Income & Fixed Interest Newsletter – US election
There can be no doubt that Trump’s victory will be game changing geopolitically as it will alter the course of established diplomacy. Trump’s policies have also sparked calls for the end of the possible end of 30 year bull market in bonds as it is bringing our theme of fiscal policy taking over from monetary policy to fruition. Increasing fiscal deficits, increased debt issuance, a terming out of debt, rising wages, rising breakeven-inflation and falling output gaps all add to the bearish backdrop for bonds and bond proxies. At least you can sell government bonds here (as we have done) as they are very liquid. The main losers from this shift are the recent buyers of super-long Italian 50 year bond issuance in early October, bought at eye-wateringly low yields, as they will be accruing out of those losses over a very long time (if they don’t default before that).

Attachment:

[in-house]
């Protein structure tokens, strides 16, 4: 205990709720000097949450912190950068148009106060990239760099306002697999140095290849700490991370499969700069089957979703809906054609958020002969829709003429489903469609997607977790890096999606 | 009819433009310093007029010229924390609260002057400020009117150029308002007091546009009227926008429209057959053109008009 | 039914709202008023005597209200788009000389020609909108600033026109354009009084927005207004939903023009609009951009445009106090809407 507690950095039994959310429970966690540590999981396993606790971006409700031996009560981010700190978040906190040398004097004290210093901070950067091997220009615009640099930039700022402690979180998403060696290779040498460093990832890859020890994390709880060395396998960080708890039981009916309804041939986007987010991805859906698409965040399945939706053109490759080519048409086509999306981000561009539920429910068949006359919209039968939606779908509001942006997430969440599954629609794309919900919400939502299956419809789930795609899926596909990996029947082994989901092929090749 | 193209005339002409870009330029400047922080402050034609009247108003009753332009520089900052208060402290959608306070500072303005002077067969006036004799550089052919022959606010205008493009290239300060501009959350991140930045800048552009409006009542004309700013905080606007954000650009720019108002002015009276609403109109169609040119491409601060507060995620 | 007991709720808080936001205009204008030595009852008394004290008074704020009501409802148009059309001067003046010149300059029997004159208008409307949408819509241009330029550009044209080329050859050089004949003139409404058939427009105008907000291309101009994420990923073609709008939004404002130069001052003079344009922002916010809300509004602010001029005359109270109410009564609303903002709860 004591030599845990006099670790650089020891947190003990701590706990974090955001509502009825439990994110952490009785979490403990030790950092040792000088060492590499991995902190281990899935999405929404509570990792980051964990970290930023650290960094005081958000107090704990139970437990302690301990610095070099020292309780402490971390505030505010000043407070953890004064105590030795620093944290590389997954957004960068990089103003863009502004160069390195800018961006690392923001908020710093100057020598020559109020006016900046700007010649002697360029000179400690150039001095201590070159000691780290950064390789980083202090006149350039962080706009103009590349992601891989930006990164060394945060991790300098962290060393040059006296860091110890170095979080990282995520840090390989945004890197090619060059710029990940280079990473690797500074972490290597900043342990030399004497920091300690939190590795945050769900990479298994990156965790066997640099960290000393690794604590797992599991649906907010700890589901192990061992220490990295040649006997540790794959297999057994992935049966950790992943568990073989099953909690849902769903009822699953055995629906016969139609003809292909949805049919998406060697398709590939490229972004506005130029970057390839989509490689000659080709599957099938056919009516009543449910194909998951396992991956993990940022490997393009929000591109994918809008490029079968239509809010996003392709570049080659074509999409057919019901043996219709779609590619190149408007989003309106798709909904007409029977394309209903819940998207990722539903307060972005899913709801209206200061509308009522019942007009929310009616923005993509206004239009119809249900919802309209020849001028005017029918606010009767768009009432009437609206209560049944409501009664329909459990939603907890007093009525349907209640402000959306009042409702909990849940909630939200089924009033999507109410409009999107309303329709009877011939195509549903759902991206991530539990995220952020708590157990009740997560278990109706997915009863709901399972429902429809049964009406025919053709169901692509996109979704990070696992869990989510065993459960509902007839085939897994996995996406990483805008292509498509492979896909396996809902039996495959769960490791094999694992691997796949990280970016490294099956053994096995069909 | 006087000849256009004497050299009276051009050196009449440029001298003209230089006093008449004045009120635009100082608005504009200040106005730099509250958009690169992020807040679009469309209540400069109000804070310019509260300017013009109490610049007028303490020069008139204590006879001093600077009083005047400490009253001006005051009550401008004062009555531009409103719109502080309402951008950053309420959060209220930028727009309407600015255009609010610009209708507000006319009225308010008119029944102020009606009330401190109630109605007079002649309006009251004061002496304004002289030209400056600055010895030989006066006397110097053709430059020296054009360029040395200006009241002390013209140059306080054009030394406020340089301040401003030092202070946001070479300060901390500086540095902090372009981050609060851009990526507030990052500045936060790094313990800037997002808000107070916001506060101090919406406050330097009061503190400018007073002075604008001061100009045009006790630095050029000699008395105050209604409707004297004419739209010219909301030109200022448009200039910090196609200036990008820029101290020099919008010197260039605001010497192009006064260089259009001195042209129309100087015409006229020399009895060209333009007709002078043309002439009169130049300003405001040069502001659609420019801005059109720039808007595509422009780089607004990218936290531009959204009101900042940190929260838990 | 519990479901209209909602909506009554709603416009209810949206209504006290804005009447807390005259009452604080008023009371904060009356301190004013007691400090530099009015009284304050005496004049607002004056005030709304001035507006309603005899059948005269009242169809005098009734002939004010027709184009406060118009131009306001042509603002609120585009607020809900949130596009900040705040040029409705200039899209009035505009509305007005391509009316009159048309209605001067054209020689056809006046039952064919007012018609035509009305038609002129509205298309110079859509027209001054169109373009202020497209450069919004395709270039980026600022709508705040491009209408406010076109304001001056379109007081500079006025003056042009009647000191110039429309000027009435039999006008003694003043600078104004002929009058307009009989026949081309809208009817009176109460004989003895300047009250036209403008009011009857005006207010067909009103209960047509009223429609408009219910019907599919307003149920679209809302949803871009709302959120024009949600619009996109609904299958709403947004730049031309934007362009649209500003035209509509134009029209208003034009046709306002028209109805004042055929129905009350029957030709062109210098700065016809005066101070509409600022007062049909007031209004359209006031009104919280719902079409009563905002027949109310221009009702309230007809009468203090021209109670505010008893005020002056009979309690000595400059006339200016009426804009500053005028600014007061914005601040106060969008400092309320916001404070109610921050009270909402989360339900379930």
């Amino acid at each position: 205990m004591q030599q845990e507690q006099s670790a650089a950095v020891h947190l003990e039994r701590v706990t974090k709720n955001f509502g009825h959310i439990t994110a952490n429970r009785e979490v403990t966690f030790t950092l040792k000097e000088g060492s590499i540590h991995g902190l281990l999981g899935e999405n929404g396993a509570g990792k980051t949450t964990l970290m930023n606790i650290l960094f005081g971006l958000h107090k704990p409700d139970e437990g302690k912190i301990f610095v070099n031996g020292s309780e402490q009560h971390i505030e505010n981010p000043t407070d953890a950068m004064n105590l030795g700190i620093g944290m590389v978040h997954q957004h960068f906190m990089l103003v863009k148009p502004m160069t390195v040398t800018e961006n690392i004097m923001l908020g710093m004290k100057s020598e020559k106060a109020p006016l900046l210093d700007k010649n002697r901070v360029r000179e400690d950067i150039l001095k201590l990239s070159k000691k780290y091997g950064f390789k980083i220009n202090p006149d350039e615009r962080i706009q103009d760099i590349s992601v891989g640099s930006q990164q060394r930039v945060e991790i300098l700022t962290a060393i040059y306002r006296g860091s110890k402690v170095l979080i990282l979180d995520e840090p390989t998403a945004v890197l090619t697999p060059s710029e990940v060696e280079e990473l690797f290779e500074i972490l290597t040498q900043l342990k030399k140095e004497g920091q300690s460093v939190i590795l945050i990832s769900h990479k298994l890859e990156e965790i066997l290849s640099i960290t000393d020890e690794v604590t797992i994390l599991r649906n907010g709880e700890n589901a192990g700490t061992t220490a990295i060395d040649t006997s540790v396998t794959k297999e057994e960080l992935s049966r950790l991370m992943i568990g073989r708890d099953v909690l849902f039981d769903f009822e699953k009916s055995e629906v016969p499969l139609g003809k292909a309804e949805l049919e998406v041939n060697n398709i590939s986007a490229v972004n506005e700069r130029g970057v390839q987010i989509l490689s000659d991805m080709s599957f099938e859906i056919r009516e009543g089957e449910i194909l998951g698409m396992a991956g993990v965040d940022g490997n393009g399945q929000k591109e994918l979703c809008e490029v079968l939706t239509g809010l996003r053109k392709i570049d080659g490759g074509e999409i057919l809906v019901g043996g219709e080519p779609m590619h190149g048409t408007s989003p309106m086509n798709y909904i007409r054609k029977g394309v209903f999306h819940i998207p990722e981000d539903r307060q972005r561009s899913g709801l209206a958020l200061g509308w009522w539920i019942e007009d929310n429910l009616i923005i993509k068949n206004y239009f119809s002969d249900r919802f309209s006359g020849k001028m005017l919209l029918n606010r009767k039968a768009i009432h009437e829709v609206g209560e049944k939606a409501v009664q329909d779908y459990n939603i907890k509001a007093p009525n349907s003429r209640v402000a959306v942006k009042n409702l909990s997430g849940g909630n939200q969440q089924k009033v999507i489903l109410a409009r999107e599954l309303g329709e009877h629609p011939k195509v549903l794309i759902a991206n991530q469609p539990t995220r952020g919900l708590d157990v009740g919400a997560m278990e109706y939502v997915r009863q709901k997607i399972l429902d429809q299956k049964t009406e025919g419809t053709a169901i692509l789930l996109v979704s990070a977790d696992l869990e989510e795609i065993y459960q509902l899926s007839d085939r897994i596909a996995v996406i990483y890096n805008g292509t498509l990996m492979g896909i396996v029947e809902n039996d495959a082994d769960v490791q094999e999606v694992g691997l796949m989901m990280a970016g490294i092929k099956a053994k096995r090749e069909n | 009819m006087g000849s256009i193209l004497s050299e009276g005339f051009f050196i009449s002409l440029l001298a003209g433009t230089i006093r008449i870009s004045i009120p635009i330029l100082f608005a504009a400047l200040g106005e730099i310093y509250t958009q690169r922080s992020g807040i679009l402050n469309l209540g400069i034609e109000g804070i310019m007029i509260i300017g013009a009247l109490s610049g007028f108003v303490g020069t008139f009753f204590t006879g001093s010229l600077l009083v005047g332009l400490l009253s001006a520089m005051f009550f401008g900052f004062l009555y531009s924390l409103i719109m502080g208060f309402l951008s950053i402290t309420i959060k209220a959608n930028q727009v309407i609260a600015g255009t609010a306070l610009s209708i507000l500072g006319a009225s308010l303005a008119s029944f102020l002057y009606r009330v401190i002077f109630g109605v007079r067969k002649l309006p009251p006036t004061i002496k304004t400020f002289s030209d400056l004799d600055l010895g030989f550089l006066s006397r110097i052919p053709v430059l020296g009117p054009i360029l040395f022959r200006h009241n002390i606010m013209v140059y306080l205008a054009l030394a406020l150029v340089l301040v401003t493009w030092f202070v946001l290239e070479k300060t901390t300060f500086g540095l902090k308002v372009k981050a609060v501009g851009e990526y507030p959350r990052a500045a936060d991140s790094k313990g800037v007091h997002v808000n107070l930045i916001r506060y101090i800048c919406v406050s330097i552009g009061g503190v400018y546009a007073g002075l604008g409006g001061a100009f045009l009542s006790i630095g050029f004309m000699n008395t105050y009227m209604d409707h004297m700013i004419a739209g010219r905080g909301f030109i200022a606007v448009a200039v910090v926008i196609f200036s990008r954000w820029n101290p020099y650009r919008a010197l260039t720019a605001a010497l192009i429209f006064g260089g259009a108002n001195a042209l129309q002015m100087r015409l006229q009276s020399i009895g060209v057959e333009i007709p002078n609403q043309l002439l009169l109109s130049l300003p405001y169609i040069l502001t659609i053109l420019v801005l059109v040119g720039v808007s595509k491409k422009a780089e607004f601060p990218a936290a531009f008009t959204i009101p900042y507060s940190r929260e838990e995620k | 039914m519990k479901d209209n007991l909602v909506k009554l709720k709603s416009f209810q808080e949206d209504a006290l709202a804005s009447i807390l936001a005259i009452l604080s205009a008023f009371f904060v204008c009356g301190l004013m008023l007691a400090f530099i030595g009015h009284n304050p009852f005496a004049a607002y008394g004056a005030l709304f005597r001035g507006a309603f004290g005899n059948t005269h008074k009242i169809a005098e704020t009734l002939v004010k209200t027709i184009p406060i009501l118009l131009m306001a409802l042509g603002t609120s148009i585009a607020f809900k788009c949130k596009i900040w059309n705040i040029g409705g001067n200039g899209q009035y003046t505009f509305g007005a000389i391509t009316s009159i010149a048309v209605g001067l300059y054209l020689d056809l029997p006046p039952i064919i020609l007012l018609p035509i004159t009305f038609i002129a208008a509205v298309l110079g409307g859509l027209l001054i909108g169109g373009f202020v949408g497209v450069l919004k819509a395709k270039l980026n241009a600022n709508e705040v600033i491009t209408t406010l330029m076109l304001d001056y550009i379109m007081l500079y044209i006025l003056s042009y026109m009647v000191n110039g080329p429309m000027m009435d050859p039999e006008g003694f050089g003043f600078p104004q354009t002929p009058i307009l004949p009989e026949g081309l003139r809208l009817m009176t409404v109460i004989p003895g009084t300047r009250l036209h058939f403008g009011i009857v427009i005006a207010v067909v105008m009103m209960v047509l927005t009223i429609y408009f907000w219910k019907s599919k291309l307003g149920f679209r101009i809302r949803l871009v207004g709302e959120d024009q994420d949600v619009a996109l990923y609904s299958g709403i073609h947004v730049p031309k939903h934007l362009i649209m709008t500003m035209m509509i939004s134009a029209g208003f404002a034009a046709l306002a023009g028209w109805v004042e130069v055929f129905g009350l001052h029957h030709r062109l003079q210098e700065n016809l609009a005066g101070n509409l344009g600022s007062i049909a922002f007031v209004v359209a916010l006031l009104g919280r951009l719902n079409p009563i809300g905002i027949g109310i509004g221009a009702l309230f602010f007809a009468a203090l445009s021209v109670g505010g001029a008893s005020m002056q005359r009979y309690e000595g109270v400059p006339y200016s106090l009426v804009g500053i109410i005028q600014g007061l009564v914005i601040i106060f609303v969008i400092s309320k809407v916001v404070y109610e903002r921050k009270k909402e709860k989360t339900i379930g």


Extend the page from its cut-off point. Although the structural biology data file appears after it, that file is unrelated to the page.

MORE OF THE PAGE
While we have serious reservations about how high bond yields can go and how sustainable these higher yields are given the gargantuan debt load the world carries. Therefore we have closed a large proportion of our long-held structural long duration positions and reduced the size of the portfolio materially. In this newsletter I look to set out the medium-term view and highlight a number of the potential problems.